"When you make a mistake like that, it's not just the drop of the shot. It's the psychological body blow you take," McGinley said. "He's going to be a future World No. 1, a future multiple major winner. He's got all the talent in the world, but he's going to have to learn and he's going to make mistakes along the way."

McIlroy credits a new attitude for his consistent play. He said it's more than confidence; it's feeling comfortable.

"I'm very comfortable with where everything is," he said.

With the victory, McIlroy joins Nicklaus and Tiger Woods as the only golfers to win 15 Tour titles, including four majors, before age 30. The victory also validates McIlroy’s belief that "it's more about the journey than the results," an approach he says he picked up from reading self-help books. And as he approaches his 30th birthday on May 4, he says he has started what he called the second phase of his career.

"I feel like I can make the next 10 years even better than the first 10 years. That's my motivation," he said, holding the winner's trophy. "If this is what you get at the end of it, then it's all worth it."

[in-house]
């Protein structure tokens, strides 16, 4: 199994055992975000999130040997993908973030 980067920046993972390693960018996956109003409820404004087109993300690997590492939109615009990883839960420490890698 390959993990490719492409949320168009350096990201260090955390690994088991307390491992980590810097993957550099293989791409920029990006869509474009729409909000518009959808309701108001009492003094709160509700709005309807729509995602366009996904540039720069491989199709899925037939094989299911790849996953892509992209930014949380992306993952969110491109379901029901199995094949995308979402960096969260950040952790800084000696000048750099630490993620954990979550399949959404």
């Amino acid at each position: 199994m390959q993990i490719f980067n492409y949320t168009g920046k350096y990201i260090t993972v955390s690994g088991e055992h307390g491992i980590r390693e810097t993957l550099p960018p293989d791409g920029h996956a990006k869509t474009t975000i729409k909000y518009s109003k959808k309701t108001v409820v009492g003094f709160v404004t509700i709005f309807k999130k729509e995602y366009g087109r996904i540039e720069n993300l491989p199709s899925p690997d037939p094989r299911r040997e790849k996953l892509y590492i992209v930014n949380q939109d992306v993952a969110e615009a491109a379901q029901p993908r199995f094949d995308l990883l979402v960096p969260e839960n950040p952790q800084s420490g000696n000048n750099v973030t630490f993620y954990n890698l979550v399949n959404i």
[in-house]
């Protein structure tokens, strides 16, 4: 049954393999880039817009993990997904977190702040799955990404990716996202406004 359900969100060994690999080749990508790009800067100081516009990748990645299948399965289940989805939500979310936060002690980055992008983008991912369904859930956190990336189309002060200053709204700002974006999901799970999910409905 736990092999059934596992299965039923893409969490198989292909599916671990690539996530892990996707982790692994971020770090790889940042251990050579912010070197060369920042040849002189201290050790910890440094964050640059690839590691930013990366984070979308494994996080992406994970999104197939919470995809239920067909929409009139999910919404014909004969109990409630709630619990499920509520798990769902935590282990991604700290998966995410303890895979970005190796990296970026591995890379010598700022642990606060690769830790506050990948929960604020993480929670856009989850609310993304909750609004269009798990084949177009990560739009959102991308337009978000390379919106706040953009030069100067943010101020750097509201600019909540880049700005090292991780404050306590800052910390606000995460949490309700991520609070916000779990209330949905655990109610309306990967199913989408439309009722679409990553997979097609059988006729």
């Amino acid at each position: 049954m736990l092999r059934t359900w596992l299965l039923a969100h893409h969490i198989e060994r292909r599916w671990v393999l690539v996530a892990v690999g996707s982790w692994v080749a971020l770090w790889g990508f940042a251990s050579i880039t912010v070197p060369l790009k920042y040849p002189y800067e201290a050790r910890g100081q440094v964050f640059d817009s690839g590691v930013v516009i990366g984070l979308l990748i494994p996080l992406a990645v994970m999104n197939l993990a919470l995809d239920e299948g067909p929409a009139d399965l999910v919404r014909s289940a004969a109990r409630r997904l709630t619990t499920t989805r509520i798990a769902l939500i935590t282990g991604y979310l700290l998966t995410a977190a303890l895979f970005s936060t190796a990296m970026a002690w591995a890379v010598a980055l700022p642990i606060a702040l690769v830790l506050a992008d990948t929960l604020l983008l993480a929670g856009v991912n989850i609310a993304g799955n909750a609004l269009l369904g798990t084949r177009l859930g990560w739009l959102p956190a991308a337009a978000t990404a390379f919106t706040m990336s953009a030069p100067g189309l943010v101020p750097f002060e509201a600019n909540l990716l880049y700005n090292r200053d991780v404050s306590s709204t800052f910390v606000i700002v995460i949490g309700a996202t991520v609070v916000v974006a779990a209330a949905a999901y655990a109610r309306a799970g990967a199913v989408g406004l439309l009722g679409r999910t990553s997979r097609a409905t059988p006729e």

And now, let the career Grand Slam hype begin. McIlroy surely will enter the Masters in four weeks as the favorite, and he's not shying away from it.

"If I go to Augusta with a similar golf game to what I have now and the attitude I've shown over the first few weeks of the year, I think I'll have a great chance," he said.

But first he wants to savor a victory at a tournament in which he missed the cut in his first three starts as a sign of the maturity of his game.

"I don't want to look too far ahead. I really want to enjoy this," he said. "I’ve actually got an interior-design meeting tomorrow morning to pick out some stuff for our new house, so that's the next port of call."

Spoken like someone focused on the journey and not simply his results.

Adam Schupak has written about golf since 1997 for the likes of Golfweek, and The New York Times. He is the winner of the National Sports Media Association's "Golf Article of 2017," and the author of Deane Beman: Golf's Driving Force. Email:; Twitter: @adamschupak